Insider's book on bin Laden raid is raising concern

Posted: August 23, 2012

WASHINGTON - A member of the Navy SEAL team that killed Osama bin Laden has written a firsthand account of the operation, triggering more questions about the possible public release of classified information involving the historic assault of the terror leader's compound in Pakistan.

U.S. military officials say they do not believe the book has been read or cleared by the Defense Department, which reviews publications by military members to make sure no classified material is revealed.

The book, titled No Easy Day and to be released Sept. 11, comes amid a heated debate over whether members of the military - both active duty and retired - should engage in political battles.

"I haven't read the book and am unaware that anyone in the department has reviewed it," Pentagon press secretary George Little said. White House and CIA officials also said the book, which will have a major first-print run of 300,000 copies, had not been reviewed by their offices.

The book announcement comes just as a group of retired special operations and CIA officers have launched a campaign accusing President Obama of revealing classified details of the mission and turning the killing of bin Laden into a campaign centerpiece. The group complains that Obama has taken too much credit for the operation.

Their public complaints drew a rebuke from Gen. Martin Dempsey, chairman of the Joint Chiefs of Staff, as well as other special operations forces, who called the partisan criticism unprofessional.

The author of the bin Laden book, who has left the military, is using the pseudonym Mark Owen. In a news release from publisher Dutton, Owen describes the book as an effort to "set the record straight about one of the most important missions in U.S. military history."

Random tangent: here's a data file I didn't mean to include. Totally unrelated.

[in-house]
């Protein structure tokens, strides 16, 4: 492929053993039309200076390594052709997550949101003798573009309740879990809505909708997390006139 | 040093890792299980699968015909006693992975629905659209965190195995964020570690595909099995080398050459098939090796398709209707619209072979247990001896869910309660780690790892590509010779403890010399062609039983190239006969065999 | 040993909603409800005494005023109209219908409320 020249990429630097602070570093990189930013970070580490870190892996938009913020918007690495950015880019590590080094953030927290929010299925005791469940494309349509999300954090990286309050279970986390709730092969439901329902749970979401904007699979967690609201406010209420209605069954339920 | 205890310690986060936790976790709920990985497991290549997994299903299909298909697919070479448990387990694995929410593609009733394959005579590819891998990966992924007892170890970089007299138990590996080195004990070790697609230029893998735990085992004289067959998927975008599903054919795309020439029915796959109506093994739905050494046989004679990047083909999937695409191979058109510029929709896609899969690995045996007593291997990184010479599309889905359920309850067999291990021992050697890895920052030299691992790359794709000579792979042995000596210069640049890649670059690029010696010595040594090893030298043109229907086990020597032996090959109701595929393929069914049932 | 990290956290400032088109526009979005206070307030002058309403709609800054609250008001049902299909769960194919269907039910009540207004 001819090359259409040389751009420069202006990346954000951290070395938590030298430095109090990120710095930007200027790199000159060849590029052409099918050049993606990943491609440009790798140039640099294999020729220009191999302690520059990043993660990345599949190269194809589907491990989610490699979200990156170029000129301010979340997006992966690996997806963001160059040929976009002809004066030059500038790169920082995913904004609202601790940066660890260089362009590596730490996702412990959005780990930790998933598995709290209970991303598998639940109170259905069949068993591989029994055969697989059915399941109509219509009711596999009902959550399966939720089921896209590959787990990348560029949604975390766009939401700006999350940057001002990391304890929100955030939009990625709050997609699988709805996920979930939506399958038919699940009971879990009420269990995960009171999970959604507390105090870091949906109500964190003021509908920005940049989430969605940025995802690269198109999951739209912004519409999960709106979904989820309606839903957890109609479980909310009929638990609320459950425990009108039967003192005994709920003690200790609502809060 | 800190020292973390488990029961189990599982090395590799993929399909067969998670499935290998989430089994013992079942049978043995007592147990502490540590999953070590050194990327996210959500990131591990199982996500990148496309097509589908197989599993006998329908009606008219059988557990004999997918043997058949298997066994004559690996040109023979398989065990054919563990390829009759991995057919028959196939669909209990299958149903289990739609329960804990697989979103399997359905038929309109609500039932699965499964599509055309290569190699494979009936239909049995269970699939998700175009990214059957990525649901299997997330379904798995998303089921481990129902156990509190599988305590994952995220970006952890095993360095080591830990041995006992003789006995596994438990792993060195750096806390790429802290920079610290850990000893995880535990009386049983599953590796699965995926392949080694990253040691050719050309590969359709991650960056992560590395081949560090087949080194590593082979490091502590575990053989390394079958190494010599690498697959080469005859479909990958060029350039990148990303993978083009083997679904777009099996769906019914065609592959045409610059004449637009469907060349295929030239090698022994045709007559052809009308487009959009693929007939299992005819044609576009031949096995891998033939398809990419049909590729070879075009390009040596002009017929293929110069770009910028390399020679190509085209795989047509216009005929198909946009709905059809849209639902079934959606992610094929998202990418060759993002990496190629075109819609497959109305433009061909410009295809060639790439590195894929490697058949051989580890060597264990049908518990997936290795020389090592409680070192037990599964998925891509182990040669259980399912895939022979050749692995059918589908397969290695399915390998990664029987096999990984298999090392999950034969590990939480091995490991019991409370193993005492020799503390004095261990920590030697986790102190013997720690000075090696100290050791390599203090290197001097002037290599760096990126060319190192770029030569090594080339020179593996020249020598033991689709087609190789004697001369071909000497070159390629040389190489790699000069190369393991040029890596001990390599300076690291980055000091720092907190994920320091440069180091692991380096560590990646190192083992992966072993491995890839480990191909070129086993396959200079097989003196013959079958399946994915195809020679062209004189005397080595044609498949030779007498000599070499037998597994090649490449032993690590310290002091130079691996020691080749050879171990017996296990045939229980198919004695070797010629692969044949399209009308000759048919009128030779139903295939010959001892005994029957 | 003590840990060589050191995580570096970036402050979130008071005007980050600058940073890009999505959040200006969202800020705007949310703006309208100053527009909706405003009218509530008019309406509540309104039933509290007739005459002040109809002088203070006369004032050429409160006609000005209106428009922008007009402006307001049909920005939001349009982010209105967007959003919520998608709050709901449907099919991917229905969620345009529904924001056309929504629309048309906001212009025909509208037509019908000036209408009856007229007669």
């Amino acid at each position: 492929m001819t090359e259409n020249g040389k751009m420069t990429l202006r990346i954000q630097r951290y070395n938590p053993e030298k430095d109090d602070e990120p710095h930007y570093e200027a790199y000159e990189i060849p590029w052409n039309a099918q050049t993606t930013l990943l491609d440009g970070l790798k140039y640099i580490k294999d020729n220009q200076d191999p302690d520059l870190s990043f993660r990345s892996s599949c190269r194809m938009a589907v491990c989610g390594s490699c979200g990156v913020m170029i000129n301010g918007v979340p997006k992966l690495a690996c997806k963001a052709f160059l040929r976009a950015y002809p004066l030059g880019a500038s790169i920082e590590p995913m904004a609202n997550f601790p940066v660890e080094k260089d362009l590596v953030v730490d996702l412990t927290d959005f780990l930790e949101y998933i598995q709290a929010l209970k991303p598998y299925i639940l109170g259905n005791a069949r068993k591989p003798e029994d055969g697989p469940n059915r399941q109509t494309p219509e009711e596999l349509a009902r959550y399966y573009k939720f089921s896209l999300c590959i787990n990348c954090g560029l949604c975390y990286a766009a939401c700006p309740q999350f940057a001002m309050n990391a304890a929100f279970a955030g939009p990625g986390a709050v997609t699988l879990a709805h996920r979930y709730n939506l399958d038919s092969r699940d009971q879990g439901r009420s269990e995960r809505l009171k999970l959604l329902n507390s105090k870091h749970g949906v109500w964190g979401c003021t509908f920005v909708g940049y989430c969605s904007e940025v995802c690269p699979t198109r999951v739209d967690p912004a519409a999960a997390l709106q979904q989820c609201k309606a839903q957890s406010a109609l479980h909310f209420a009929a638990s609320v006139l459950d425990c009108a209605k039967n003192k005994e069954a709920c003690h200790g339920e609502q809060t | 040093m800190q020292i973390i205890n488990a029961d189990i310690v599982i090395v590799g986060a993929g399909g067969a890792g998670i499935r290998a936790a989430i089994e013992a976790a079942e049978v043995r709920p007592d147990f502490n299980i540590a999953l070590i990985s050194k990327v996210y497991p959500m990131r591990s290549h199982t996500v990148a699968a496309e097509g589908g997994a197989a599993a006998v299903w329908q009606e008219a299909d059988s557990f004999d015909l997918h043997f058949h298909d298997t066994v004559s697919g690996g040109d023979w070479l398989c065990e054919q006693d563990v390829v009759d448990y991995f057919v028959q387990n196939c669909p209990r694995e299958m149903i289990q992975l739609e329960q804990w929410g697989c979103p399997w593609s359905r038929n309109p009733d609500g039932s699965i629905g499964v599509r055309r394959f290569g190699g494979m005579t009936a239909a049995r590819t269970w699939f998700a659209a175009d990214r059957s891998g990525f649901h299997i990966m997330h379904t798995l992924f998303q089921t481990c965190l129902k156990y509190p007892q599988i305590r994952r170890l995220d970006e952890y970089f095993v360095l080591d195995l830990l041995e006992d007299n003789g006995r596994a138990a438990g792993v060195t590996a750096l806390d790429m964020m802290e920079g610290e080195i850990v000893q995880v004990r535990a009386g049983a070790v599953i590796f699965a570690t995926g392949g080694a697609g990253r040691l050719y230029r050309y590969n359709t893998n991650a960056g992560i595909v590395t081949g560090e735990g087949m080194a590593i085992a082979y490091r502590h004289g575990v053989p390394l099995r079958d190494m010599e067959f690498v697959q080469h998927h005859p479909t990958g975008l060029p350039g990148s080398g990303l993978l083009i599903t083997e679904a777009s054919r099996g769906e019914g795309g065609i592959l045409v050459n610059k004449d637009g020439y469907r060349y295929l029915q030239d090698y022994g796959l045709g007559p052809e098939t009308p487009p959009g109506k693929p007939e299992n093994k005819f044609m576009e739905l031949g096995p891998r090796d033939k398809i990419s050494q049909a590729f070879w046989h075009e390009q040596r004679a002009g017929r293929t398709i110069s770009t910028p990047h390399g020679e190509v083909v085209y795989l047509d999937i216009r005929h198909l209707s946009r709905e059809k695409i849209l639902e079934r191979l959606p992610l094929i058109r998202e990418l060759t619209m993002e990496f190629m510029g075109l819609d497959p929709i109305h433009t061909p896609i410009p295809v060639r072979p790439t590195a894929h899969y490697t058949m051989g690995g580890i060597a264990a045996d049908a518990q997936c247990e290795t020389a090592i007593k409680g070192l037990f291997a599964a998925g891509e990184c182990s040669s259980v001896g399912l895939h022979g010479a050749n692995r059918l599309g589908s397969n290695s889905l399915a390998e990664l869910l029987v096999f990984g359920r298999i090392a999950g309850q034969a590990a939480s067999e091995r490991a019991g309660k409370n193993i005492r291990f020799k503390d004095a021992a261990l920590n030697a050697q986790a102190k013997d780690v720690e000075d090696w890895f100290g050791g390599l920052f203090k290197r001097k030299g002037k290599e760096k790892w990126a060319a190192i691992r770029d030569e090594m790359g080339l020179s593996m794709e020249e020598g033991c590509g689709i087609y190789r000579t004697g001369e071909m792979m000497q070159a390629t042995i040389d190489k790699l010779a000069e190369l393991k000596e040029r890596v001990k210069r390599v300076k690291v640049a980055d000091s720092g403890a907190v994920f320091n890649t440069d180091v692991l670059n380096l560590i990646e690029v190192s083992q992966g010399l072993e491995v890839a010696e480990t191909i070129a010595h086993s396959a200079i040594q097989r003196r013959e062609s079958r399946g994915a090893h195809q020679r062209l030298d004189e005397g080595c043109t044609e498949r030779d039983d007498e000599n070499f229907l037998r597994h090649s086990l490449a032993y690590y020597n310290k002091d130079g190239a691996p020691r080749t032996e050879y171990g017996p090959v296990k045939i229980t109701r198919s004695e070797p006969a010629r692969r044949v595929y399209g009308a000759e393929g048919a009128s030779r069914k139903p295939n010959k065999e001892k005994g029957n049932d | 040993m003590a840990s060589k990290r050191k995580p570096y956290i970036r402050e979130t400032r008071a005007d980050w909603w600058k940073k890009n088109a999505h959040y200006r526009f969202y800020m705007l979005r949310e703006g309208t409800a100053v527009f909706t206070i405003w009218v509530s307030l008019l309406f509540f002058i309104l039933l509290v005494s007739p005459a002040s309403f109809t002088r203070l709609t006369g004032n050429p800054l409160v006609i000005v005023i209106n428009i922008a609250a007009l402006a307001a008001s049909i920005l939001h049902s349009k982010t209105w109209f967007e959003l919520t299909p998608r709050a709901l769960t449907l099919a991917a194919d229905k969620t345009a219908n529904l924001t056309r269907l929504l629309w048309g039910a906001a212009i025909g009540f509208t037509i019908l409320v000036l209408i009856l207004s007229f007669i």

He said the book was about "the guys" and the sacrifices that the special operations forces make to do the job and is written in the hope that it will inspire young men to become SEALs.

If the book sticks to his personal thoughts about the job and mission, Owen may be in the clear. But often special operations forces must sign nondisclosure pacts. And they are not allowed to release classified information, such as intelligence data or military tactics and procedures used to ensure success of the May 2011 raid.

Christine Ball, a spokeswoman for the Penguin imprint Dutton, said the work was vetted by a former special operations attorney provided by the author.

A Pentagon spokesman, Lt. Col. James Gregory, said that if the book reveals classified information about the raid, the Pentagon would "defer to the Department of Justice."

According to Pentagon rules, retired personnel, former employees, and non-active duty members of the Reserves "shall use the DoD security review process to ensure that information they submit for public release does not compromise national security."

If there is classified information in the book, the author could face criminal charges.

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